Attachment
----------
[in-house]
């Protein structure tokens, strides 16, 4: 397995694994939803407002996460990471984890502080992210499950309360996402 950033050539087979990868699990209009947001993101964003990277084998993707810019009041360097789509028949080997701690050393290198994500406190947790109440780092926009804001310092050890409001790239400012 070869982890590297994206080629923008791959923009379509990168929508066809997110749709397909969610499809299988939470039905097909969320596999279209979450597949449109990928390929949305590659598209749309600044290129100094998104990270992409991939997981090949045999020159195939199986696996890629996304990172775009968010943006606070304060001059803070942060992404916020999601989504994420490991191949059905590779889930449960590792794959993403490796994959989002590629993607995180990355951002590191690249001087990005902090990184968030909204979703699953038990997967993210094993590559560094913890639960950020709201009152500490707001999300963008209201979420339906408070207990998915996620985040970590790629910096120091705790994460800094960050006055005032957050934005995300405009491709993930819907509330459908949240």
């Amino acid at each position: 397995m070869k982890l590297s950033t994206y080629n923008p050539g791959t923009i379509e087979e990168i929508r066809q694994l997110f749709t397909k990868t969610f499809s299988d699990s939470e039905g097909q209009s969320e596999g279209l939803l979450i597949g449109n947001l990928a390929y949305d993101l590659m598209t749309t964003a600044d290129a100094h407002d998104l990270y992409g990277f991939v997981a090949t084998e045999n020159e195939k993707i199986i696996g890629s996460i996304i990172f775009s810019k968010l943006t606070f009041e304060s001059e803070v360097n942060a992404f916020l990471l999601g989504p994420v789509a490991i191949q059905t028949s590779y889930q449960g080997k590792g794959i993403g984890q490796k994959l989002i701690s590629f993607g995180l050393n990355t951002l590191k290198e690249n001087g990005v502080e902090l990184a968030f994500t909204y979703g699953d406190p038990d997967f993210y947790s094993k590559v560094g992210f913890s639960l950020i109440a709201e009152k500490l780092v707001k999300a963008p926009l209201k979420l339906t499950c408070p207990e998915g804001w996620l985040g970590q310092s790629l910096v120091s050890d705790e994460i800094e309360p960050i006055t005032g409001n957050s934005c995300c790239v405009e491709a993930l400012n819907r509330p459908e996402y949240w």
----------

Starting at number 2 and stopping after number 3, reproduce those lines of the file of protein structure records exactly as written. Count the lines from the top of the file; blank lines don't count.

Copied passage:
């Protein structure tokens, strides 16, 4: 397995694994939803407002996460990471984890502080992210499950309360996402 950033050539087979990868699990209009947001993101964003990277084998993707810019009041360097789509028949080997701690050393290198994500406190947790109440780092926009804001310092050890409001790239400012 070869982890590297994206080629923008791959923009379509990168929508066809997110749709397909969610499809299988939470039905097909969320596999279209979450597949449109990928390929949305590659598209749309600044290129100094998104990270992409991939997981090949045999020159195939199986696996890629996304990172775009968010943006606070304060001059803070942060992404916020999601989504994420490991191949059905590779889930449960590792794959993403490796994959989002590629993607995180990355951002590191690249001087990005902090990184968030909204979703699953038990997967993210094993590559560094913890639960950020709201009152500490707001999300963008209201979420339906408070207990998915996620985040970590790629910096120091705790994460800094960050006055005032957050934005995300405009491709993930819907509330459908949240």
């Amino acid at each position: 397995m070869k982890l590297s950033t994206y080629n923008p050539g791959t923009i379509e087979e990168i929508r066809q694994l997110f749709t397909k990868t969610f499809s299988d699990s939470e039905g097909q209009s969320e596999g279209l939803l979450i597949g449109n947001l990928a390929y949305d993101l590659m598209t749309t964003a600044d290129a100094h407002d998104l990270y992409g990277f991939v997981a090949t084998e045999n020159e195939k993707i199986i696996g890629s996460i996304i990172f775009s810019k968010l943006t606070f009041e304060s001059e803070v360097n942060a992404f916020l990471l999601g989504p994420v789509a490991i191949q059905t028949s590779y889930q449960g080997k590792g794959i993403g984890q490796k994959l989002i701690s590629f993607g995180l050393n990355t951002l590191k290198e690249n001087g990005v502080e902090l990184a968030f994500t909204y979703g699953d406190p038990d997967f993210y947790s094993k590559v560094g992210f913890s639960l950020i109440a709201e009152k500490l780092v707001k999300a963008p926009l209201k979420l339906t499950c408070p207990e998915g804001w996620l985040g970590q310092s790629l910096v120091s050890d705790e994460i800094e309360p960050i006055t005032g409001n957050s934005c995300c790239v405009e491709a993930l400012n819907r509330p459908e996402y949240w």